Jay Clayton, the chairman of the Securities and Exchange Commission, said that President Donald Trump’s Friday morning tweet about ending quarterly earnings reporting requirements for U.S. companies “highlighted a key consideration for American companies.”
Here is Clayton’s statement:
The President has highlighted a key consideration for American companies and, importantly, American investors and their families — encouraging long-term investment in our country. Many investors and market participants share this perspective on the importance of long-term investing. Recently, the SEC has implemented — and continues to consider — a variety of regulatory changes that encourage long-term capital formation while preserving and, in many instances, enhancing key investor protections. In addition, the SEC’s Division of Corporation Finance continues to study public company reporting requirements, including the frequency of reporting. As always, the SEC welcomes input from companies, investors, and other market participants as our staff considers these important matters.
Some background from the Associated Press:
In a tweet early Friday, Trump said that after speaking with several top business leaders, he’s asking the Securities and Exchange Commission to determine whether shifting to a six-month reporting requirement would help companies grow faster and create more jobs.
Trump later told reporters the idea was especially urged on him by Indra Nooyi, a prominent business figure who is CEO of PepsiCo, who is stepping down in October.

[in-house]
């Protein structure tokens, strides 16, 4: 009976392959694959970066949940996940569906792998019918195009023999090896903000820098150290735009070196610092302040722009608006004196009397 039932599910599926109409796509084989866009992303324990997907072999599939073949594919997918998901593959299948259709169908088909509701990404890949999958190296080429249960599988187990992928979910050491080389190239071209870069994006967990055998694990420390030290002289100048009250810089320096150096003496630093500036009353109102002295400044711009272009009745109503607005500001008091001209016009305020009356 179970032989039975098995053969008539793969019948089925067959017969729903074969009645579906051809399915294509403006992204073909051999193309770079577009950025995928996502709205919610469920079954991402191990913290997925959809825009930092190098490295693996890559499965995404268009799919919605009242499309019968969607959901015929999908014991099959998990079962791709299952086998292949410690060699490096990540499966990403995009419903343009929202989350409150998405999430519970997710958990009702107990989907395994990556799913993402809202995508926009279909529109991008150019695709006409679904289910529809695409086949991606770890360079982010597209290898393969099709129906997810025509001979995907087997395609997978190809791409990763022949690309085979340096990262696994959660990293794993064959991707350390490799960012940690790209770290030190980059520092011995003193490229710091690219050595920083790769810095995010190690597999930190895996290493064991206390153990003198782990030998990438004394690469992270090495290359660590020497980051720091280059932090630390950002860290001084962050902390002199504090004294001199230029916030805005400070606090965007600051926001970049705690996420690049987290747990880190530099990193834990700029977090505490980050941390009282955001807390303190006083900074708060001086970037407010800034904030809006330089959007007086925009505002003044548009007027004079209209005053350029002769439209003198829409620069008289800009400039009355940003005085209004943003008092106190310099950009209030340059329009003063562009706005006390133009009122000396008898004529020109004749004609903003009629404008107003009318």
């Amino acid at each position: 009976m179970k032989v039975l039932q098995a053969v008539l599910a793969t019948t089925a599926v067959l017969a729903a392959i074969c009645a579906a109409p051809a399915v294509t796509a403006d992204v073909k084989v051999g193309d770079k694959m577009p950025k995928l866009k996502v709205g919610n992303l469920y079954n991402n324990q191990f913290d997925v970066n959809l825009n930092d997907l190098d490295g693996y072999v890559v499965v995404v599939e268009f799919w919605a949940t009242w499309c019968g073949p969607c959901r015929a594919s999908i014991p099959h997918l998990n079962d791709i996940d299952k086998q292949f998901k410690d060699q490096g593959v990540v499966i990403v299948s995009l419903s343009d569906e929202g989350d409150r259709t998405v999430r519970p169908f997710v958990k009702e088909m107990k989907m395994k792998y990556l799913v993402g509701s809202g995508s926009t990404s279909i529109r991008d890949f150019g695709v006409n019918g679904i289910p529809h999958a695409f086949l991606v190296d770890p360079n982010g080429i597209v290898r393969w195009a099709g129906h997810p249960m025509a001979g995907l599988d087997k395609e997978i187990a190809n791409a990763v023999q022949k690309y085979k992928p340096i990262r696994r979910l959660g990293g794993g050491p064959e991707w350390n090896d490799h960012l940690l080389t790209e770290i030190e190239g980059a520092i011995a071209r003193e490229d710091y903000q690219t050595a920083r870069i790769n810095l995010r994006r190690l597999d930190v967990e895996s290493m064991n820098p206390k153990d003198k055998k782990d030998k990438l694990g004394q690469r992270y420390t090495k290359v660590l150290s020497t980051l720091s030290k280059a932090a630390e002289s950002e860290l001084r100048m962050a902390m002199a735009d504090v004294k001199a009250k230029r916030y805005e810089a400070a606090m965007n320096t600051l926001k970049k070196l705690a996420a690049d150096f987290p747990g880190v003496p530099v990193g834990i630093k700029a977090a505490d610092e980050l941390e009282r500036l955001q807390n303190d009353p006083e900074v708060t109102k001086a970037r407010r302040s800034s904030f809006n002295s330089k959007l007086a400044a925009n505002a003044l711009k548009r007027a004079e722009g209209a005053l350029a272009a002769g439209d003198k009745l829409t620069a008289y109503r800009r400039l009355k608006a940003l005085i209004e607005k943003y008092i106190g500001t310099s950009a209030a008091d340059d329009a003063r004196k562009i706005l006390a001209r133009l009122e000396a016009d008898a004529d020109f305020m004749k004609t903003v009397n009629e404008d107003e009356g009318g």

“So we’re looking at this very, very seriously,” Trump said. “We’re looking at two times a year rather than four times a year.”
The SEC requires public companies to report profit, revenue and other figures publicly every three months. The requirement dates to the establishment of the agency in the 1930s Great Depression, as a way to give investors confidence in company information.
Experts have long asserted that the practice of companies publicly forecasting every quarter how they expect earnings to shake out puts too much stress on short-term performance and stock price gains. That can pressure executives to engage in reckless practices to hit quarterly targets or even to manipulate earnings reports. But quarterly reports on results are distinct from the so-called earnings guidance that company executives provide as a forecast.
Scrapping the quarterly requirement “is a solution in search of a problem,” said Charles Elson, a professor and director of the University of Delaware’s Weinberg Center for Corporate Governance. “Earnings manipulation can take place whether quarterly or every six months.”
Quarterly reports are “early warning signs of other bigger problems,” Elson said.
Business executives pressing for less frequent financial reporting maintain that the costs of putting together quarterly as well as annual reports are burdensome.